Chocolate Moose?

The lavish spreads offered up by the author\’s Jewish grandmother and later descriptions of \”heaping plates of waffles with cream and strawberries\” and \”mouth watering chocolate moose\”, make it abundantly clear that Sasha Abramsky loves to eat and understands that food is one of our greatest sources of pleasure.

It also shows that one of the two of you cannot spell.

These people, some illegal and some not, who perform backbreaking work in the fields, receive wages so low that, despite putting in double shifts that sometimes start as early as 5:00am and end at midnight, they are still unable to adequately nourish themselves or their children.

You what?

Someone is seriously suggesting that a full time (or in fact, more than full time if those numbers are to be believed) worker in the US cannot afford to eat?

Sorry folks, I just don\’t believe it.

From another column, here\’s the number:

Trust me, while you can do it if you spend an awful lot of time planning out meals and collecting sale-coupons, living on $50 a week for food, week in and week out, is mighty tight. You won\’t starve, but you certainly won\’t eat well.

What? You can eat well (if not high on the hog, to be sure) on that. Be a lot of pulses and grains, be checking the bargain lane at WalMart, but come on, we\’re talking about a food budget of seven times what some 1 billion people have as their entire daily income.

7 thoughts on “Chocolate Moose?”

  1. My food budget is over twice the amount quoted and I still plan my meals carefully. It’s basic management of money and resources and was recommended to me by my parents.

    By doing this, I am able to eat very nicely, shop once a week, and save money for the non-necessity items that I like to have. It also means I have to throw away very little food.

    I don’t do this for “green” reasons, I just hate wasting food.

  2. Are food prices higher in the US than the UK?

    The average food expenditure in the UK is about £33/person-week, which is about US$55.
    https://statistics.defra.gov.uk/esg/publications/efs/2007/chapter1.pdf (Isn’t it amazing what the government collects statistics on?)

    You can certainly eat well for less. You can survive on a lot less (as I know from experience).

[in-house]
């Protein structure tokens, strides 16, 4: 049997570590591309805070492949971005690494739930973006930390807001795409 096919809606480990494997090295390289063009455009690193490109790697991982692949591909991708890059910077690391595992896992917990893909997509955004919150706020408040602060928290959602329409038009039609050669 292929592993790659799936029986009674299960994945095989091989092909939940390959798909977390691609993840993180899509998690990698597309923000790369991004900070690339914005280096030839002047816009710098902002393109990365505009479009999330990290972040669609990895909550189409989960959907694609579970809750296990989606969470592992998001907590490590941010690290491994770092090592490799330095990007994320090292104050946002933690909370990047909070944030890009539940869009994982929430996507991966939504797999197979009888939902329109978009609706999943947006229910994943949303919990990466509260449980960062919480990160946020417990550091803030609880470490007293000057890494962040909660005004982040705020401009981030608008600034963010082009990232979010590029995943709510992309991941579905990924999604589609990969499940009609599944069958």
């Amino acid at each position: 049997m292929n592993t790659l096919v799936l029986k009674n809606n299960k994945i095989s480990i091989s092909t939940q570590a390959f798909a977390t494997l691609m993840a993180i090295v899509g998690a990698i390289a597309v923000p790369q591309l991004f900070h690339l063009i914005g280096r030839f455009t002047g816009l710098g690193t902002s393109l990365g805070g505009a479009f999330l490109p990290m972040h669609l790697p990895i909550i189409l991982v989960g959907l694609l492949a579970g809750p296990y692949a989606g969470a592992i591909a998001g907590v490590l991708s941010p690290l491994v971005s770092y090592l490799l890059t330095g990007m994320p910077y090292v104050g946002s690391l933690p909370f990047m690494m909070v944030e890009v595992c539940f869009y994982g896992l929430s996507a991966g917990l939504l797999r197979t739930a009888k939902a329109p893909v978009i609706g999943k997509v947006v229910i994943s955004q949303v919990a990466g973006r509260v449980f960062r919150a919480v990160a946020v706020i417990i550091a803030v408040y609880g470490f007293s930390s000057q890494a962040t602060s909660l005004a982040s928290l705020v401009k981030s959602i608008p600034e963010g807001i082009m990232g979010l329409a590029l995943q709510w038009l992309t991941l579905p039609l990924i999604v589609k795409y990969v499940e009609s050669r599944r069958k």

Of course, if that’s $49/week spread across you, your partner, and your six children, then that’s a different matter…

  3. This report is absolute balderdash on stilts – America is the only place in the world where the poor are generally overweight. If they can’t ‘nourish’ themselves, how can this be so?

    Perhaps if the ‘poor’ were to spend a little less on cigarettes and beer the food would become more affordable.

    Watch an episode of Cops to see how poor ‘the poor’ are in the United States.

  4. Chocolate mice are nice too. Especially the white chocolate “milky bar” ones.

    For less than £15, you can buy a 10lb bag of taters, a 2lb bag of carrots, a big turnip, a 2lb bag of onions, a cauli, two large wholemeal sliced, a large pack of Cathedral cheddar (mild or strong as you like), a tin of corned beef, a pound of loose tomatoes, bunch of scallions, iceberg lettuce, 2 litres of bleach and nine toilet rolls. We just did. Bought some sweets and biscuits too.

    If you want to know if people are really unable to afford food, look at the price of flour, bread, pasta, rice, eggs, butter, sugar, frozen cuts of meat like New Zealand Lamb, mince, braising steak, and the fresh vegetables. Especially stuff in season.

    And then watch them buying microwave ready cheeseburgers for their kids.

  5. Reading the comments on the article, it is truely amazing what some people will believe and then cite previously discredited books as further “evidence” for such beliefs.

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